When young, the Common Watersnake has reddish-brown blotches on a cream background. They darken with age to almost solid black or brown with dark brown blotches. They have dark vertical stripes on their lips. Their underside is glossy smooth and beautifully marked with red crescents on a white or yellow background. Watersnakes are thick-bodied snakes with heavily keeled scales. Adults are usually 3-4 feet long (the longest documented in Vermont is 52 inches). If caught and handled this snake is likely to defend itself but they are not aggressive if left alone. They are curious though, and this behavior is often misunderstood and unnecessarily feared. You can learn more about this species and see some video footage by checking out this clip from our Rattlers, Peepers & Snappers DVD.
Common Watersnakes inhabit lowland shallow wetlands with emergent vegetation and nearby rocks. They are primarily found near marshes with rocky shores at low elevations in the Lake Champlain Basin.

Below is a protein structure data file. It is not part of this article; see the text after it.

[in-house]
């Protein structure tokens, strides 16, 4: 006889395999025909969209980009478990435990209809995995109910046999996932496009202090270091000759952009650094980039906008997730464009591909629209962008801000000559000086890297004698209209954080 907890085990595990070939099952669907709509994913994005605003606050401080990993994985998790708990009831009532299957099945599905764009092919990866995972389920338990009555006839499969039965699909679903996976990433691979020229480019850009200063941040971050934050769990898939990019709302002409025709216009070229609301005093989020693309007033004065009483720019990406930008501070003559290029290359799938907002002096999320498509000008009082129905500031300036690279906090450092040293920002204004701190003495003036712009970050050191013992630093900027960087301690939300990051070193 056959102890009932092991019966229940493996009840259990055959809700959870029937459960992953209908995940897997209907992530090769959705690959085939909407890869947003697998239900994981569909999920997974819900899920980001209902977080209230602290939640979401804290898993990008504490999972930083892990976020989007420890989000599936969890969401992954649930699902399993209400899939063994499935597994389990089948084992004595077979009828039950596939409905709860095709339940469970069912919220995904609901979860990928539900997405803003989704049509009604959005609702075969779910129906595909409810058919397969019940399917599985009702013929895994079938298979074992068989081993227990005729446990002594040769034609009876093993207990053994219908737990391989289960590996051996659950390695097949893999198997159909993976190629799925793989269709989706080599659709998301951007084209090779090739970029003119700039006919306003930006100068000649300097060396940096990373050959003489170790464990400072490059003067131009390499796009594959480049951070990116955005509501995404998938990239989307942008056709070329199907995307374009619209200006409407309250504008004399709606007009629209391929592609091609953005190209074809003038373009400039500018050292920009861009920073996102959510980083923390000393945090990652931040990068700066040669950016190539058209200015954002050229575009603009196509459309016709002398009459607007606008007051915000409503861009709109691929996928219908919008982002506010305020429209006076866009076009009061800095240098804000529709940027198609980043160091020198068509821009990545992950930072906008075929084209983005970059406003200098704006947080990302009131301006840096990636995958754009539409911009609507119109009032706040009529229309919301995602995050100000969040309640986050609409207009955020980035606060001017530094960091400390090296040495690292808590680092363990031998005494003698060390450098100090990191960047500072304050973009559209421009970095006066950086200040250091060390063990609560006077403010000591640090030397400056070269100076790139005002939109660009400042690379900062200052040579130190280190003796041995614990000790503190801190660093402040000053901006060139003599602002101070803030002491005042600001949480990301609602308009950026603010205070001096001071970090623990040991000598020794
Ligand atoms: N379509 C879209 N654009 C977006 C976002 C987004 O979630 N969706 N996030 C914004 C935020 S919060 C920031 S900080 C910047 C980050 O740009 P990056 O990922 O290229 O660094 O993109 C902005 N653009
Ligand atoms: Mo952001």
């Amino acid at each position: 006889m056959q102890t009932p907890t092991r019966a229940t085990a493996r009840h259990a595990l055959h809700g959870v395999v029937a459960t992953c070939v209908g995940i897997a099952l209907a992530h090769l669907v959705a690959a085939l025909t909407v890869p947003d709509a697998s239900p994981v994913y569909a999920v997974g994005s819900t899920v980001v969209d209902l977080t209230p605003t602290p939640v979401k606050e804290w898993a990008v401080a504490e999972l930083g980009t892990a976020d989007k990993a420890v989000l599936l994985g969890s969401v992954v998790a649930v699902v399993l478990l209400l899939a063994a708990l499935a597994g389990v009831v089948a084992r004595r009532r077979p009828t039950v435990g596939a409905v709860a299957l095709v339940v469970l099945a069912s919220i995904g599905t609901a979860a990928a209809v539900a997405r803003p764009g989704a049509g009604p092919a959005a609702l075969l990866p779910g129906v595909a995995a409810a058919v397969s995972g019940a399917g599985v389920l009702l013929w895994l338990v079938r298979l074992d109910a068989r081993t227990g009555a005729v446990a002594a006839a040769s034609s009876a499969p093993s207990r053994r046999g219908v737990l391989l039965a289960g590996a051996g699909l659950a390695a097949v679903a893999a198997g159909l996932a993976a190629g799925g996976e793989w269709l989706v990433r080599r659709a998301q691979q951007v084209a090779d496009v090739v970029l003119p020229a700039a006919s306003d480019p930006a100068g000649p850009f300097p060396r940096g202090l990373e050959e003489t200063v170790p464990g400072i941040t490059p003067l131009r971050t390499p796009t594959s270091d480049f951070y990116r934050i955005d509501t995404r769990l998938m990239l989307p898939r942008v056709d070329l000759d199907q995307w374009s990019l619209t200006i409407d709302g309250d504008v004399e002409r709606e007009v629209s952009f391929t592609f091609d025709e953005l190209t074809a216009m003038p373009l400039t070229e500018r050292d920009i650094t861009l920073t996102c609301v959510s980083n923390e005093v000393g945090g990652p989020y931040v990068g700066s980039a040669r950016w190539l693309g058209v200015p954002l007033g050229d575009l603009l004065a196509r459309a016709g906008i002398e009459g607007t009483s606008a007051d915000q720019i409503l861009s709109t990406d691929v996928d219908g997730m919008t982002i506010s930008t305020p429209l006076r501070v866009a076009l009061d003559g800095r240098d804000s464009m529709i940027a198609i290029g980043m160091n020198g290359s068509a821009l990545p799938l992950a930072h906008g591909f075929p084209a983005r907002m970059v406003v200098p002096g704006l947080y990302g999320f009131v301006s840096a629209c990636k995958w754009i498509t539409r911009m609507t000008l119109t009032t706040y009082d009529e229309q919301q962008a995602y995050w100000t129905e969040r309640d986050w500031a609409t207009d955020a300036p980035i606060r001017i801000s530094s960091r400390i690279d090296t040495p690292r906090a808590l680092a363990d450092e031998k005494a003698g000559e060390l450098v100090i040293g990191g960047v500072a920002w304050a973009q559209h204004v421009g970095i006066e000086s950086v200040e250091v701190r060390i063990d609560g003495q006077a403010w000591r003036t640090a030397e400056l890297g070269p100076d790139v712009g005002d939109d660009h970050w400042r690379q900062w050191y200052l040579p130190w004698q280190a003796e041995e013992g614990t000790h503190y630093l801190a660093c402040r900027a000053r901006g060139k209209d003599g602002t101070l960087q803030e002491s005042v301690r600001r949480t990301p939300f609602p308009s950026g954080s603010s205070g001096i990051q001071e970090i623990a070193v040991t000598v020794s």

This species has a state natural heritage rank of S3 (uncommon, localized). The Common Watersnake has been designated a Species of Greatest Conservation Need (medium priority) in Vermont’s Wildlife Action Plan. Please report all sightings of this species in Vermont. Take photos if possible. Even historic sighting information is useful.
- Nerodia sipedon at the Animal Diversity website
- Nerodia sipedon sipedon at the Canadian Herpetological Society website
- Nerodia sipedon in the Vermont Agency of Natural Resources’ Wildlife Action Plan: Amphibian & Reptiles (9/25/2015 draft)
- Nerodia sipedon at the Snakes of Massachusetts website
The common name of this snake until 2012 was “Northern Watersnake” but it has now been changed to “Common Watersnake”.
Species summary written by Ariel K. McK. Burgess.